About the Barn Owl
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There are numerous factors that determine how many Barn Owls there are in any given area. Some of them are fundamental things that apply generally to the whole population whilst others are locally variable factors such as a lack of nest/roost sites or perhaps the proximity of a major road causing very high local mortality. Because Barn Owls die in so many different ways and their food supply is affected by so many different factors, it is often difficult to attribute a lack of Barn Owls to any one factor and the relative importance of the various factors can be difficult to determine.
However, a range of research projects (including some carried out by the Barn Owl Trust) has helped to develop our understanding of this often-complex subject. Using a combination of science and common sense, and by allowing a degree of over-simplification, the following guide may be given:
The population level of any given land mass is determined by the relationship between productivity and mortality (the number of young produced and the death/survival of birds) and the import or export of birds. Landscapes where productivity exceeds mortality are known as "source" areas because some of the excess young disperse to other areas. In landscapes where mortality is greater than productivity ("sink" areas) the population level can only be maintained by birds coming in from source areas.
Some landscapes are more suitable for Barn Owls than others. Food availability, nest/roost site availability, and hazard density all vary tremendously both between and within landscapes. Food supply (which is largely controlled by the quality and amount of foraging habitat) is the main factor that determines both nesting success and survival. However, even in areas of optimum habitat, if there's a lack of roost/nest sites Barn Owls may be scarce or absent. In some landscapes (such as urban fringe) there may be plenty of good habitat and potential roost/nest sites but so many lethal hazards (major roads, overhead wires, etc.) that any Barn Owls that attempt to establish themselves are quickly killed.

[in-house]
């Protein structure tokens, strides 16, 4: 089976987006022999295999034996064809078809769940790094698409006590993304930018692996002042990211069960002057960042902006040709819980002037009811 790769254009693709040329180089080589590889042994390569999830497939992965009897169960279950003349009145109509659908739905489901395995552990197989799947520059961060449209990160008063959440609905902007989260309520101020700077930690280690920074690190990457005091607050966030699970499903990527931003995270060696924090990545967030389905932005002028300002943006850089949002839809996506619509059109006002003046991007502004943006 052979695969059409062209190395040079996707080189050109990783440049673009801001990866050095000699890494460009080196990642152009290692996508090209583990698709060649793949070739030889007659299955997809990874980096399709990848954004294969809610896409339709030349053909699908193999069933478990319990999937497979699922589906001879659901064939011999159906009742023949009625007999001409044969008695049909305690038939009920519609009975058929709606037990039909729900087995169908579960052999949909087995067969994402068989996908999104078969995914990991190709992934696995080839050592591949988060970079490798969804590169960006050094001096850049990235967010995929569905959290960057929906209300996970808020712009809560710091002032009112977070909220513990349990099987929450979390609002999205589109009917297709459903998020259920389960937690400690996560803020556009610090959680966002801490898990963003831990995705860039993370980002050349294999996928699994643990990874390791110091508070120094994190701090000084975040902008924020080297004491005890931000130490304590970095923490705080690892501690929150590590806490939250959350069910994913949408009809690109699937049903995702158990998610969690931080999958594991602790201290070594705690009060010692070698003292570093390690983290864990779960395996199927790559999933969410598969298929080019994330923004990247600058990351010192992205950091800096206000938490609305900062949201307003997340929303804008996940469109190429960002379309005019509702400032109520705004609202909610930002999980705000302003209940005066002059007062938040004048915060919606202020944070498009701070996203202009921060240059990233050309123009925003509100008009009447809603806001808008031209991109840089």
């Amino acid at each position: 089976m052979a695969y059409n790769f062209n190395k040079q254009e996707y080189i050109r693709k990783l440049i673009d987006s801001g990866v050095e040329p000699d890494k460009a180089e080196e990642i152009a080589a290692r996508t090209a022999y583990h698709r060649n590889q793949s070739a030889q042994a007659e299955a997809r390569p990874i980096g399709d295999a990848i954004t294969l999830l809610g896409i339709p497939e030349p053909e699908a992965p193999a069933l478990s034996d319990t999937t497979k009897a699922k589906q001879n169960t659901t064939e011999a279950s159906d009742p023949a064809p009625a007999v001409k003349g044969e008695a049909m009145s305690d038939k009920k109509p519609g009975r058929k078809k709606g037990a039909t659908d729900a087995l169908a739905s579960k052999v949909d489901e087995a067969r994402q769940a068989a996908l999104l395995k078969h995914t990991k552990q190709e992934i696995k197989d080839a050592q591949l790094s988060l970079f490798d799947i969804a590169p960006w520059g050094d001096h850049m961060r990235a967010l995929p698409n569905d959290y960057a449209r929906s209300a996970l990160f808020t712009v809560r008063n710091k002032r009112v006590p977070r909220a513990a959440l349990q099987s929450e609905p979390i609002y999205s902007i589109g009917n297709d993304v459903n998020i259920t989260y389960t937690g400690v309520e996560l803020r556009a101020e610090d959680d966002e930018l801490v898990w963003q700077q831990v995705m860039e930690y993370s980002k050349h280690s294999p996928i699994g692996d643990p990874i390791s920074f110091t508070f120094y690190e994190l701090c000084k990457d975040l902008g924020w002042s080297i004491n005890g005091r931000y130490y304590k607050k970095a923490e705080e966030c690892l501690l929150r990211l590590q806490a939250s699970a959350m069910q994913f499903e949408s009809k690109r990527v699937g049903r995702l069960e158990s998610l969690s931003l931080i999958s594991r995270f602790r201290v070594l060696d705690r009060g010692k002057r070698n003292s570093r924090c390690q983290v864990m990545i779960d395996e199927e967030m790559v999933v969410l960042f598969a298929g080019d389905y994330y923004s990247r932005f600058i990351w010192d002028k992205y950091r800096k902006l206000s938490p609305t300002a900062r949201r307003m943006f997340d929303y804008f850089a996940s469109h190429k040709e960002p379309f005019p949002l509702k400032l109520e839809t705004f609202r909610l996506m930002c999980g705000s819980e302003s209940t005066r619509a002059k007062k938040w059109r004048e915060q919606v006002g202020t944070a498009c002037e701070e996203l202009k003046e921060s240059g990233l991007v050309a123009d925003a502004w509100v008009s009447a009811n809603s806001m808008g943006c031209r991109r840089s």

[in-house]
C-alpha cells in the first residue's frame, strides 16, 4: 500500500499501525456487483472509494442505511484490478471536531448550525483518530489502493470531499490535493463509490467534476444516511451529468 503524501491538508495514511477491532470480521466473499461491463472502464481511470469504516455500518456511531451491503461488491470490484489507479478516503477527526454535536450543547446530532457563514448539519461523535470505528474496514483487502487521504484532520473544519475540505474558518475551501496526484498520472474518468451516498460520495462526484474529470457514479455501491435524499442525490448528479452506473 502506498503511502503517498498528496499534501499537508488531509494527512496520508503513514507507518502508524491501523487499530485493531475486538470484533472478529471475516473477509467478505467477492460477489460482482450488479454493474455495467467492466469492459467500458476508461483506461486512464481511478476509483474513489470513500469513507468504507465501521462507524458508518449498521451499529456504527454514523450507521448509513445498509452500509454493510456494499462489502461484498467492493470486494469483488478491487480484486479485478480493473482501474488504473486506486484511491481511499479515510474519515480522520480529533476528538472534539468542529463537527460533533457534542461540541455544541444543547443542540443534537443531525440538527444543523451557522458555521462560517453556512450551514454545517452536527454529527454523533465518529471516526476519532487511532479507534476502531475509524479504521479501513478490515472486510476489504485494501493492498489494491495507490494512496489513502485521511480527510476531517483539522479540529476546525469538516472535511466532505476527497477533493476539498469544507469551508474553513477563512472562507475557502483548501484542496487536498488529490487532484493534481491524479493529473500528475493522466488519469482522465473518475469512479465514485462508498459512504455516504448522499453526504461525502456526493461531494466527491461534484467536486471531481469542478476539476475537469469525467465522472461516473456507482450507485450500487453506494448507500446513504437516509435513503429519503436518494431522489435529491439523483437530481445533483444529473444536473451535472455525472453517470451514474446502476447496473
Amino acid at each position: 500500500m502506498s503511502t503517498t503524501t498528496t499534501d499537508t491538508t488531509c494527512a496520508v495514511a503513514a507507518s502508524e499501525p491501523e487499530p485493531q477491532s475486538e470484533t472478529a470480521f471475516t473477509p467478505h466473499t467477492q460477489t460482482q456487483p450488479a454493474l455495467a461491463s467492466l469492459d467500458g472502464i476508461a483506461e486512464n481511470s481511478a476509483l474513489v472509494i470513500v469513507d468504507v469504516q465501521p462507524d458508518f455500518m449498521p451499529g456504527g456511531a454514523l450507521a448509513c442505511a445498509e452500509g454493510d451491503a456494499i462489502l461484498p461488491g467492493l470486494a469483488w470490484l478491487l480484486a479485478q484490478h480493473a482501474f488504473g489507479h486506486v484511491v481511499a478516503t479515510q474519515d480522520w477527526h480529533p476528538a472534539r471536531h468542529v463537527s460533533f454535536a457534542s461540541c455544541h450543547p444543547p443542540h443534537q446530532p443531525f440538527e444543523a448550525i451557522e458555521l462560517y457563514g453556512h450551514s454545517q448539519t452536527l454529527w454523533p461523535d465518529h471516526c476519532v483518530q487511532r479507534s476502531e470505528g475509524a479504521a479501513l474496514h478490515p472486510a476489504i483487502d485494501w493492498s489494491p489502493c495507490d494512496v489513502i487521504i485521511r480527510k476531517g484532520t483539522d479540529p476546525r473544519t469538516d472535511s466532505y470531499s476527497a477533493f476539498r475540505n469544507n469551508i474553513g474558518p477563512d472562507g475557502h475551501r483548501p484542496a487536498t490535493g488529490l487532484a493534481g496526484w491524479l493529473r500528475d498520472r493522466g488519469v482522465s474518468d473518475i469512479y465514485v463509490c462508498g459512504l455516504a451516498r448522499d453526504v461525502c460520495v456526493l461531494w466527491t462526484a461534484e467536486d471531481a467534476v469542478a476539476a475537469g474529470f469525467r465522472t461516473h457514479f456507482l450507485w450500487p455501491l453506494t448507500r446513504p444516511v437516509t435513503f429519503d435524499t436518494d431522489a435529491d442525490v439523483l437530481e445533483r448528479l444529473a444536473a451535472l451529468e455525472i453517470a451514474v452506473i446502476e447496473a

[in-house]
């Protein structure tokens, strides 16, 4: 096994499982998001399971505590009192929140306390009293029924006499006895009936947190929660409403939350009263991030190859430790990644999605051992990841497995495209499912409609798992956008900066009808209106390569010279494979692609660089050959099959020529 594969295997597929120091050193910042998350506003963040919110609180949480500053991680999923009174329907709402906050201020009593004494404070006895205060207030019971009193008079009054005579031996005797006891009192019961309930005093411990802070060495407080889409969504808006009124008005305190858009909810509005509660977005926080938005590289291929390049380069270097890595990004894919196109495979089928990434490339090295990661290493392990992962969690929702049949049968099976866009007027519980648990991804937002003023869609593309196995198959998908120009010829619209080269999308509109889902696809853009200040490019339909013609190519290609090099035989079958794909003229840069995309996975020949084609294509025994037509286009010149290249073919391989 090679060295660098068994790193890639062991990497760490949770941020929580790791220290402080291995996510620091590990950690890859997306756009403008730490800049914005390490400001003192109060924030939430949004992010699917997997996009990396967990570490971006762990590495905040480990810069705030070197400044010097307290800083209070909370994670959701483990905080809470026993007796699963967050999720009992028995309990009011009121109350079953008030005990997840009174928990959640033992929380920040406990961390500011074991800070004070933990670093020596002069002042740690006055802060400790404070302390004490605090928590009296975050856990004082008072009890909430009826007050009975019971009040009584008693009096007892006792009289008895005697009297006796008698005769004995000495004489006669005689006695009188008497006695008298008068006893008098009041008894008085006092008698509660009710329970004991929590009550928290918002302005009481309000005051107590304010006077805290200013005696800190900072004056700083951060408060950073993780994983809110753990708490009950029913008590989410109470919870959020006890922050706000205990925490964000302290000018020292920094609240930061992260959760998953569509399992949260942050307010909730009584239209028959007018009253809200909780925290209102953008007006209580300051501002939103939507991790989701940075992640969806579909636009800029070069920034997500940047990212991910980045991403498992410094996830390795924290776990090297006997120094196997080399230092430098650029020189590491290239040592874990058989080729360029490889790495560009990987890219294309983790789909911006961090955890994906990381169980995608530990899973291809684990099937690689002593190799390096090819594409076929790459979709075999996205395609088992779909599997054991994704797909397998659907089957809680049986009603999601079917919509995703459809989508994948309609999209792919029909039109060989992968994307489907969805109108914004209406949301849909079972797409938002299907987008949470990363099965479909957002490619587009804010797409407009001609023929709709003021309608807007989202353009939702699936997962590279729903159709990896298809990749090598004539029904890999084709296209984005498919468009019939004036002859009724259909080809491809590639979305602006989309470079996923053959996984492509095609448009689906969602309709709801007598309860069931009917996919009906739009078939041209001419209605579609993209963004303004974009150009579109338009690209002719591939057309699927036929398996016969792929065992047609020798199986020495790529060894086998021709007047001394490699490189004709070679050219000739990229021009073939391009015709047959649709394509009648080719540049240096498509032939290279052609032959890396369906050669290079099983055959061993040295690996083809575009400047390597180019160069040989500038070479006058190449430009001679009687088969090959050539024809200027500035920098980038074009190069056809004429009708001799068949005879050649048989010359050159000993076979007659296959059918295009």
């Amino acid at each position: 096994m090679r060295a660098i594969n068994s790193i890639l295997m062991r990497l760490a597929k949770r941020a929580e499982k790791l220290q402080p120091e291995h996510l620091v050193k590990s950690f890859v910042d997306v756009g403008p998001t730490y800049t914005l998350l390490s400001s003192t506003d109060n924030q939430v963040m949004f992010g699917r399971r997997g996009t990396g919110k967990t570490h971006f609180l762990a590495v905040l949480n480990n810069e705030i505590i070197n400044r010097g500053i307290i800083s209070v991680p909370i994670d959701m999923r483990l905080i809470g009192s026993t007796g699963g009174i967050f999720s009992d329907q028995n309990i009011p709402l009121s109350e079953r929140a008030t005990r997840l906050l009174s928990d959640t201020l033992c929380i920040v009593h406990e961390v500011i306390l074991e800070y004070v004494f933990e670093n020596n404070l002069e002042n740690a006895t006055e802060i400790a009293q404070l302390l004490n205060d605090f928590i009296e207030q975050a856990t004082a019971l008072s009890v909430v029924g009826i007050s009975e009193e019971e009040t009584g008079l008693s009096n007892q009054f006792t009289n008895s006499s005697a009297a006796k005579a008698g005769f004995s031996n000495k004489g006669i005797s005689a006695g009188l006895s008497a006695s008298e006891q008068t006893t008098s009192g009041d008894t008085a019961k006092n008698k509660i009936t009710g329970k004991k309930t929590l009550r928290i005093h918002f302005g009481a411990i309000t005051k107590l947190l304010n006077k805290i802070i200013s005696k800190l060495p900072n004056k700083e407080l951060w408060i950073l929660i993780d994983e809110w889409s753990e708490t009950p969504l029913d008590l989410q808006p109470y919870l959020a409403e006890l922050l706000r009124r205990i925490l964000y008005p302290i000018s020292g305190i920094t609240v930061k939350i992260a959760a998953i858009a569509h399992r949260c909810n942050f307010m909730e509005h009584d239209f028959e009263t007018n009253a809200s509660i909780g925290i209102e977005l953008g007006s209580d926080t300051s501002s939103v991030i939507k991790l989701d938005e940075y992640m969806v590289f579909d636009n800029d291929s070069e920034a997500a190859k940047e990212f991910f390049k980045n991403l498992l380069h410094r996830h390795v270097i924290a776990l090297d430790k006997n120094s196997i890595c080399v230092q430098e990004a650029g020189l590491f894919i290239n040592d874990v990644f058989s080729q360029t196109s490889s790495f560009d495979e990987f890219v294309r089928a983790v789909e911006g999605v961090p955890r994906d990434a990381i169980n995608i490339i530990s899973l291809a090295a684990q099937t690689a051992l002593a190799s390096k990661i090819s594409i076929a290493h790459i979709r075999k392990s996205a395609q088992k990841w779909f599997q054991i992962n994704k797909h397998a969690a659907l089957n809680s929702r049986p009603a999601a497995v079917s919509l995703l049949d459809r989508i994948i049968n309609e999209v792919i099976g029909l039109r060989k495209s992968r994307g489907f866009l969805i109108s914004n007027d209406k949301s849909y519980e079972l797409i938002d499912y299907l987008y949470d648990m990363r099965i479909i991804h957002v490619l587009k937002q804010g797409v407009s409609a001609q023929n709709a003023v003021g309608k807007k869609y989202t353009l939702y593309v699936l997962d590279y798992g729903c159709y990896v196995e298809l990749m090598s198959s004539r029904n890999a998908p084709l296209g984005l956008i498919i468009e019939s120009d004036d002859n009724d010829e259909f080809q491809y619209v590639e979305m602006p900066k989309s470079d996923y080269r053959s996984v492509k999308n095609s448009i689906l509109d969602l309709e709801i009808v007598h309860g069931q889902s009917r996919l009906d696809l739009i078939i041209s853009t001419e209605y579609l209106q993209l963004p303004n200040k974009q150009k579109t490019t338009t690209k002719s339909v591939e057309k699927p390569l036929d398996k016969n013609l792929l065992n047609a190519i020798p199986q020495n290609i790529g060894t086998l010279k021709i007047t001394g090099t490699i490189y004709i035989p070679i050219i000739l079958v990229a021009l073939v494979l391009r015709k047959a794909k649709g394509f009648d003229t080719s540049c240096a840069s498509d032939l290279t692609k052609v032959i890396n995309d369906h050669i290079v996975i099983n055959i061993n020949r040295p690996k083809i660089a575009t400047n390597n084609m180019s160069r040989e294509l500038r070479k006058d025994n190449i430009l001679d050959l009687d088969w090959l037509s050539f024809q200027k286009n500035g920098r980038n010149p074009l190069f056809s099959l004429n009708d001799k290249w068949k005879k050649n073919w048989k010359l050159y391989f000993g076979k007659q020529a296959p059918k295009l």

Extreme weather can have a marked effect on sensitive species like the Barn Owl causing marked fluctuations in productivity and survival, and therefore population level. For example, low temperatures suppress small mammal activity which can make them much harder for auditory hunters to find leading to high mortality (e.g. March 2013). Additionally, Barn Owls are unable to hunt in all but the lightest rain so prolonged rainfall can be devastating (e.g. June 2012). The effects of weather on populations are generally short-lived as Barn Owls have a tremendous capacity to increase in number. However, population recovery can only occur if there are good breeding years (as well as poor ones) and mild winters (as well as severe ones). The increased frequency of extreme weather events from 2009 to 2013 had a devastating effect. More information
From egg to death, the Barn Owl life cycle can be separated into various stages and quantified (mean values) as follows: number of eggs laid (5.6), hatching success rate (4.5), nestling survival (3.6), fledging success (2.4), first-year survival (25%), and annual adult survival (63%). A major study by the BTO revealed that of all the various life-cycle parameters, first-year survival rate exerts by far the most powerful influence on overall population level.
There are of course numerous other factors that can influence population levels. Overall, food supply is considered to be by far the biggest factor and this is why the loss of good foraging habitat is thought to be the main reason behind the population's decline and habitat creation the most important conservation measure.
There is more information about this topic in the Barn Owl Conservation Handbook.